Sahalie FallsOn the last day of my recent waterfall photography expedition with my friend Kane, we stopped at Sahalie Falls at sunrise. The beautiful soft morning light was beaming through the tips of the trees behind us, lighting up the mist created by this powerful waterfall on the McKenzie River. Sahalie Falls is located in Lane County, Central Oregon right off of Highway 126 near Sisters. Credit goes to my friend Kane Engelbert for the composition on this one. To get there: Head Northeast of McKenzie Bridge off Highway 126. Look for the Koosah Falls Day Use Area and turn at the Ice Cap Campground / Koosah Falls sign. For access to Sahalie Falls Day Use Area go north another .5 mile and turn into the parking lot signed for Sahalie.
3. Elowah Falls
Elowah Falls is quite possibly one of the most beautiful locations in all of Oregon. The waterfall is nestled deep within the Columbia River Gorge just west of Bonneville on Interstate 84. This 213 ft. waterfall drops into the pristine McCord Creek and offers just about a billion different photographic compositions. The best times to photograph this beauty would be in early spring for the large water run-off or late fall due to the fall foliage. After parking in the parking lot, there is a short 1 mile hike up and then down to get to the waterfall. You can also pair this with Upper McCord Creek Falls, which is a fun hike but not very impressive photographically speaking.
For this first photo of Elowah, I employed the same technique described above for Proxy Falls - I did some panoramic work, but with a twist. For the reflection in the water, I employed a blend of two photos using my circular polarizer. I turned it "off"to bring back the reflection in the water.
For my second favorite shot, I ventured out and captured some autumn fall colors using a wide angle lens and some panoramic stacking techniques.
Autumn at Elowah FallsWith my impending move to Colorado in a couple of weeks, I took a final trip to Elowah Falls and Upper McCord Creek Falls to explore the fall colors in the Columbia River Gorge with my son. We had a blast hiking through the woods and finding all kinds of awesome nature to take in. My son was really in love with the huge leaves that had fallen from the trees. I'm going to miss having these waterfalls so close to home!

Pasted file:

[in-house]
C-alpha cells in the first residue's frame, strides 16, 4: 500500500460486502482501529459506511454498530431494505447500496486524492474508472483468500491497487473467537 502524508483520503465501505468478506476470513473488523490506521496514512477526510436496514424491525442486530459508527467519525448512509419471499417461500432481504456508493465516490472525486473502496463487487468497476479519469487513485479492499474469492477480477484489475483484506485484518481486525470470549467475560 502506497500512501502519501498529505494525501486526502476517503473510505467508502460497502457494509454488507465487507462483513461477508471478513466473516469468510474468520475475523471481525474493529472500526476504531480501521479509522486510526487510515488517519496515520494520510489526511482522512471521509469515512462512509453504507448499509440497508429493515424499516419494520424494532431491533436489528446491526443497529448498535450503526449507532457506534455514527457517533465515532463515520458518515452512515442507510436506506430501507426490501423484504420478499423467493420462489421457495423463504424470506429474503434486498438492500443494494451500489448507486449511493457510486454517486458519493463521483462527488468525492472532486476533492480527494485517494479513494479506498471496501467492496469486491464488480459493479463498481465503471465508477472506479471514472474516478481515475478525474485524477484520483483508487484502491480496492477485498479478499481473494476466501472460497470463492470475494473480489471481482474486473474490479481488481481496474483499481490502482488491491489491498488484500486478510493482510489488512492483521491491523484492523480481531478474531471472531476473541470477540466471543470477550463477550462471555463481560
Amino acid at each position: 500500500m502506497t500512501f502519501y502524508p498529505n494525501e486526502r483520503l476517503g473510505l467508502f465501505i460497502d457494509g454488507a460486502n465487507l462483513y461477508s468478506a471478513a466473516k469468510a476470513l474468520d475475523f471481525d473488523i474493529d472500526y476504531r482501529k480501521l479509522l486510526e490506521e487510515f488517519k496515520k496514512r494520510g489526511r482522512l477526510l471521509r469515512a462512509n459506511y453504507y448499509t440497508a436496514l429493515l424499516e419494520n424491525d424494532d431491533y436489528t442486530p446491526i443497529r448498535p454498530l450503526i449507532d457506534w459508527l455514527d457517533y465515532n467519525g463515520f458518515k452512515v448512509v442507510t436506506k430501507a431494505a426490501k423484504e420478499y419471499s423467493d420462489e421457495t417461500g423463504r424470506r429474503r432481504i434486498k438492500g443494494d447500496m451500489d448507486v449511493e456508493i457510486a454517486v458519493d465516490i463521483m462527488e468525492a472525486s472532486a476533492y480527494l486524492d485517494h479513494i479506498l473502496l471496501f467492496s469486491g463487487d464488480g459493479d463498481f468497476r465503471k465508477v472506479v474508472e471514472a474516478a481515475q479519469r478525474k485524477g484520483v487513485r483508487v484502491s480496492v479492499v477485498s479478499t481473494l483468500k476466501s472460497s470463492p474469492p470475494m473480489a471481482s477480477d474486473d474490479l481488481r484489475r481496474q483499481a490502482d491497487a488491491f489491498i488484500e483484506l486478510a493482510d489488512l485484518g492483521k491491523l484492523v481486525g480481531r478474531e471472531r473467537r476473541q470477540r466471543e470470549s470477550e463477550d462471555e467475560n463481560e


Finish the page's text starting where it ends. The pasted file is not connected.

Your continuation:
To get there: Drive east on Interstate 84 from Portland and take the Dodson exit to get on the frontage road heading east. You'll find the Elowah Falls parking lot (John Yeon State Park) on the right just before the frontage road ends.
4. Metlako Falls
Metlako Falls is one of my favorite waterfalls to look at. There's just something magical about it. It always reminds me of being in an old fairy-tale. Metlako Falls is found deep within the Eagle Creek Wilderness Area of the Columbia River Gorge just before the more famous Punchbowl Falls (see below). Metlako Falls dumps water from Sorenson Creek into the larger Eagle Creek and is found about 1.5 miles up the trail from the Eagle Creek trailhead. The only bad thing about Metlako Falls is that there is really only one vantage point for the waterfall unless you kayak to it from above or hike somewhat dangerously off-route to a vantage point just above the fall on Sorenson Creek. I attempted to find this location once and never could get to it, even with good GPS coordinates. It also never felt very safe and so I gave up. From the classic vantage point I was able to get two different shots of Metlako - one in early summer and one in late autumn.
For this first photo, I utilized my Nikon 70-200 f/2.8 VR II lens and shot a series of three panoramas from left to right to showcase all of the awesomeness found in the scene, from the lush green leaves to the mist above the waterfall. I used a B+W circular polarizer at 95mm.
For this wider shot of Metlako, I employed the use of my Nikon 24-70 f/2.8 lens at 35mm using a circular polarizer. I really liked how diverse the scene was, including the orange of late autumn leaves to the green of the Doug Firs.
To get there: Metlako Falls is located along the Eagle Creek trail in the Columbia River Gorge. Drive east along Interstate 84, exit at the Eagle Creek exit, one mile past the Bonneville Dam exit (immediately after a short tunnel). The parking area is only accessible to eastbound traffic (if you are driving west, exit and turn around at Exit 40 (Bonneville Dam), then to return to your westbound direction, do the same at Cascade Locks). Turn right at the first stop and proceed to the trailhead in about 1/2 mile. At about 1 1/2 miles, a short, poorly signed trail branches off, leading to the only viewpoint overlooking the gorge with Metlako Falls at the end.
5. Punchbowl Falls